What's the Point of Singing?
Have you ever wondered why we sing within a church service? As I write this, I am in a hotel on my way back from Nashville, TN. No, I did not visit the Country Music Hall of Fame, and to be honest, I don’t feel too bad about that. I did get to attend a concert at the Grand Ole Opry and enjoy some good southern BBQ. I was down there to attend the Sing!2019 Conference put on by Keith and Kristyn Getty. They would be most famous for the song, “In Christ Alone.” The conference was especially for Pastor’s, artists, and worship leaders and focused on worship within the congregation. I’m excited to share with you a little of what I learned.
Most of us know that we sing in church to worship God. “Worship” is one of those words we use, but don’t necessarily have a good understanding of what it means. When we worship God, we are proclaiming that He is worthy of reverence, and honor, and praise. When we sing in church, we are primarily singing to God.
There is a second important reason we sing. We sing to teach and encourage one another in our faith.
Let the word of Christ dwell in you richly, teaching and admonishing one another in all wisdom, singing psalms and hymns and spiritual songs, with thankfulness in your hearts to God. (Colossians 3:16, ESV)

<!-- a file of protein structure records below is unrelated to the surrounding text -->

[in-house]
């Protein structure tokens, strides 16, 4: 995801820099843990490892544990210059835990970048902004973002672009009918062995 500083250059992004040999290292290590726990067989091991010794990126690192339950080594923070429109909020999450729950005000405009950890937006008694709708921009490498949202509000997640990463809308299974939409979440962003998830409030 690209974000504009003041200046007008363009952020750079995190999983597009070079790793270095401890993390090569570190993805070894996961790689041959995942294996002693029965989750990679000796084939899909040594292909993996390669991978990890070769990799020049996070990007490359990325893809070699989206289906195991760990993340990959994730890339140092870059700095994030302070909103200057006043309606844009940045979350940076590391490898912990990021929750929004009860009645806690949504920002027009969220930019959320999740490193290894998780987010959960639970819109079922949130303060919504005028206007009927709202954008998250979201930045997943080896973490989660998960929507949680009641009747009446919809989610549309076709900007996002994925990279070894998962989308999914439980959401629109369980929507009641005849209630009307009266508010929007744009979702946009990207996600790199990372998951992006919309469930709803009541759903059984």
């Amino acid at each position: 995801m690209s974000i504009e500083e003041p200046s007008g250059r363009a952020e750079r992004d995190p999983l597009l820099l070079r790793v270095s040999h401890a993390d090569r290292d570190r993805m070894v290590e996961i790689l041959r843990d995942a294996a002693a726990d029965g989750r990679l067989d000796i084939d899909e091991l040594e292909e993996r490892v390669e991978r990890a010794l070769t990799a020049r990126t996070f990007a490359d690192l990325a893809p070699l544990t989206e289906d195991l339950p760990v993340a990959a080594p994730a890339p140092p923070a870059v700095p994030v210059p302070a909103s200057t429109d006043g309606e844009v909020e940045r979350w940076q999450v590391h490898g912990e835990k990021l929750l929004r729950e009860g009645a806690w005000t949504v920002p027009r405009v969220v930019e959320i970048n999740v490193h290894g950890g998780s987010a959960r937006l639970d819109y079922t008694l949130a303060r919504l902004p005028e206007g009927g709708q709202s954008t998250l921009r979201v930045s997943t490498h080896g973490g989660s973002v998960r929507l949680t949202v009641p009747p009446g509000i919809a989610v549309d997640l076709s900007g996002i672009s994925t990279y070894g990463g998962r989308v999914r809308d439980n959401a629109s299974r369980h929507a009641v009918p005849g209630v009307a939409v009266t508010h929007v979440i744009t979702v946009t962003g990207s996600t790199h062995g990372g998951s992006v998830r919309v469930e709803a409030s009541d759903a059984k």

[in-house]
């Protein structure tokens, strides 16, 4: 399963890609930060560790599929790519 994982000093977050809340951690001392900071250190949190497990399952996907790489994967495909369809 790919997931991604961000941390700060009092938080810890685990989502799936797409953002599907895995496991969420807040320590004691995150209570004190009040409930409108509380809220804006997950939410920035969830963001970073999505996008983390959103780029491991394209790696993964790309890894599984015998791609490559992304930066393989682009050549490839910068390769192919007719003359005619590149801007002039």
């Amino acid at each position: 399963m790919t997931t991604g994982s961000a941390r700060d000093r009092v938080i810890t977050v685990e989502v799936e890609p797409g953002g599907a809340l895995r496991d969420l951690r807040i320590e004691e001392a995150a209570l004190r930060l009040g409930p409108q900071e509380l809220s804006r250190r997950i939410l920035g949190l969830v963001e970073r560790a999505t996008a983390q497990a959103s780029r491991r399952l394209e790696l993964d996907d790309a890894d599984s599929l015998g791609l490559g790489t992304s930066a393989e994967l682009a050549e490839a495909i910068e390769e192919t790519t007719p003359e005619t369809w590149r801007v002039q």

Notice what it is saying. Singing is part of letting the Scripture “dwell in you richly.” Singing helps truth to take root in our hearts. Many of you probably have a favorite song or hymn that has meant a lot to you throughout your life because of what it tells you about God.
We sing in worship to God, and we sing for the purpose of “teaching and admonishing” one another. For both of these purposes, it is essential that the songs we sing are richly expressing the truth of Scripture. I’m just going to say it, not every “Christian worship song” is a good song. Worship songs should focus mostly on God, not us. As we worship God, we are focusing on what the Bible says about who He is and what He has done for us – especially what He has done for us through Christ. As we sing, we are also reminding each other of these same truths about God.
Some of you are reading this and thinking about how you don’t sing. According to one speaker at the conference, the second most common command in Scripture is to sing. God doesn’t command you to sound good, but He does command you to sing. I’d like to encourage you to be part of the singing within our service. We sometimes forget that our Sunday service is not simply for watching like a concert or sporting event. Instead, our service is something that we participate in together in worship of God and for the benefit of one another. We don’t need to be known as an extra musical congregation, but wouldn’t it be great to be known as a singing congregation!
Sing praises to God, sing praises! Sing praises to our King, sing praises! For God is the King of all the earth; sing praises with a psalm! (Psalm 47:6–7, ESV)